Thursday, September 22, 2011

The Upside-Down Lulav

If you import a lulav or esrog from Australia, do you have to hold it upside-down?

This was a halachic question that was seriously discussed back in the nineteenth century (see the discussion at this link). There is a halachic requirement that the arba minim be held derech gedelason, "in the way that they grow," which is why we must hold them pointing upwards. What, then, do we do with arba minim that come from countries on the other side of the world? Perhaps they should be held upside-down?

No less an authority than Rav Yaakov Ettlinger, famed author of Aruch LaNer and a university graduate, discussed this question. He suggested that it was more reasonable that they should be held in the normal position. Others, however, apparently disagreed.

To the modern reader, this sounds ludicrous. Australians are not "upside-down"! There is no absolute frame of reference!

This case exemplifies the challenge that I have faced many times in teaching the rationalist approach to Chazal. Very few people are able to appreciate that errors made by people in very different eras and cultures do not reflect any sort of stupidity. Most people think that if someone is alleged to have believed something that we today consider "obviously" wrong, then that person is being alleged to have been foolish. This can have two types of harmful consequences. Some will simply refuse to believe that people could have made such errors - and thus err. Others will accept that such errors were made, and will look down on those who made them - which is unjustified.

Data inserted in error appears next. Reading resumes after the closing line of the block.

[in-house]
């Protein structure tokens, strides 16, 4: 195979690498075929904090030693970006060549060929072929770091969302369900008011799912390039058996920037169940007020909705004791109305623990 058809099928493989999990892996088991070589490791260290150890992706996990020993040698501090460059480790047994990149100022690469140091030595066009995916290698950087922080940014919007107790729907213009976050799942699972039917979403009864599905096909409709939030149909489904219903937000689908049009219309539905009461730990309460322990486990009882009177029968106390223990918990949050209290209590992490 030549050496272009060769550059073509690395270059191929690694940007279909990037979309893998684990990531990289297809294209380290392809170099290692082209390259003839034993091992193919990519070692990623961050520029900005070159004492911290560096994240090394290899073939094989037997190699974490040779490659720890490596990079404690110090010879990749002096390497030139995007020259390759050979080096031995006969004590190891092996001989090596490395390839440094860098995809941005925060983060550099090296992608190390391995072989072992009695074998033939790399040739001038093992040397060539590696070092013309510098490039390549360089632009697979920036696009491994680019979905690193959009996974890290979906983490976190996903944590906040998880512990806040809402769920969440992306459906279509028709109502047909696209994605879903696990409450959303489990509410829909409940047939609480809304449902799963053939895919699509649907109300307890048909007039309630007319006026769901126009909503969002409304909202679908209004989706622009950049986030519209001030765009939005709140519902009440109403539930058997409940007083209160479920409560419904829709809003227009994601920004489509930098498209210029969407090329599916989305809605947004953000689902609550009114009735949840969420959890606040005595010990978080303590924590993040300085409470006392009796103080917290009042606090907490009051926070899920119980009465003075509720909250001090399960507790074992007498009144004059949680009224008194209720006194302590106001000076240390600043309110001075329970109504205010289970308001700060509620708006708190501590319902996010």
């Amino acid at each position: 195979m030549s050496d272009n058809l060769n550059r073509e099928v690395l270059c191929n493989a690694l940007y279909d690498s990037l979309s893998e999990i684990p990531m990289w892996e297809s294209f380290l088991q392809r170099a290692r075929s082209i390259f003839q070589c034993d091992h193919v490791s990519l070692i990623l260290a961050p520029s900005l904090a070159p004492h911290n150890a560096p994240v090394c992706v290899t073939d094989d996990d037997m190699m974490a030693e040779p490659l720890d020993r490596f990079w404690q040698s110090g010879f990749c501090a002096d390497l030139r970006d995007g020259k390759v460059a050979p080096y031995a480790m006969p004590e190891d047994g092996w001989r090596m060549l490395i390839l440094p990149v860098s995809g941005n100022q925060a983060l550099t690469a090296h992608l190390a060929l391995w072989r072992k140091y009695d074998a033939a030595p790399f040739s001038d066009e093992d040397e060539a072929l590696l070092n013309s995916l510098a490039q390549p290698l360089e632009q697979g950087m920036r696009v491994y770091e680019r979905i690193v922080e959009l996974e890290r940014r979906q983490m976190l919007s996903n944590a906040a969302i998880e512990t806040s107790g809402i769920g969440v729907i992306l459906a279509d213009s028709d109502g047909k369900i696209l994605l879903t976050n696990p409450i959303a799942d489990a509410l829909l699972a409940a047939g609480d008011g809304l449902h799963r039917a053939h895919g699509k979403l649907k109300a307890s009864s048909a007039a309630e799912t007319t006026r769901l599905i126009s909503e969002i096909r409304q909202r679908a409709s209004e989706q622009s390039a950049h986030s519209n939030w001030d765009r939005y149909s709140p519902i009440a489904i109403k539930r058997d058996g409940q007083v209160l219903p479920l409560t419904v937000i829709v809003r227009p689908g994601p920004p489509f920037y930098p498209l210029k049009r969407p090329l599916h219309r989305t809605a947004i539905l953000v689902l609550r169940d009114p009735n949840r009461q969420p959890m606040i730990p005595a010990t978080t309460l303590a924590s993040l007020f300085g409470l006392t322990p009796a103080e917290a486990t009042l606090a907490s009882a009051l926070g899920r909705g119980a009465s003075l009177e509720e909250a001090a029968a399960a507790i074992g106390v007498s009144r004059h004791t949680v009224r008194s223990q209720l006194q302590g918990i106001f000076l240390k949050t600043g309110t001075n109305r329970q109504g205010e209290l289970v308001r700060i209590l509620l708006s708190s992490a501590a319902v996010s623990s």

I always try to give examples of how intelligent people today can be wrong about things without it reflecting badly upon them. For example, I show people that they would believe certain incorrect things about animals, for the best of reasons. But in this particular case of the upside-down lulav, I can think of a better way to make my point. Take a look at the following map of the world (you can click on it to make it fill the window):



Most people will have part of their brain screaming that it's wrong, even though another part of their brain acknowledges that there's nothing objectively wrong with it. "North" is not "up"! Yet, despite the fact that we've been educated since children to know this, and we've seen pictures of the earth from space, it's still hard to come to terms with it sometimes. All the more so in times past would it have been challenging for people to internalize the idea that north is not up.

In earlier times, it was not foolish to believe that insects spontaneously generate, that the heavens are a solid dome, that the heart is the seat of the mind, or that God is corporeal. There is no reason whatsoever to look down on people who possessed such beliefs. If we can internalize that idea, then we can be more objective in our analysis of which such beliefs were actually held, and by whom.

(Hat-tip: Yaakov Yehuda)

27 comments:

  1. Couldn't the question have been asked before the discovery of Australia or the Americas, if a lulav is imported from a different latitude or longitude, such that the difference between "up" where it was grown and the local "up" is noticeable, does it need to be held at an angle? The knowledge that "up" isn't the same everywhere on earth is part of how Eratosthenes tried to measure the Earth's circumference, using two cities in Egypt.

    ReplyDelete
  2. Your analogy is mixing up two very different scenarios. In some, the positions are arbitrary (e.g. which of Earth's poles is "up"). Neither position is wrong. In other one side is wrong, albeit not obviously so in the past (e.g. spontaneous generation of insects.) In those cases, there really is a wrong position.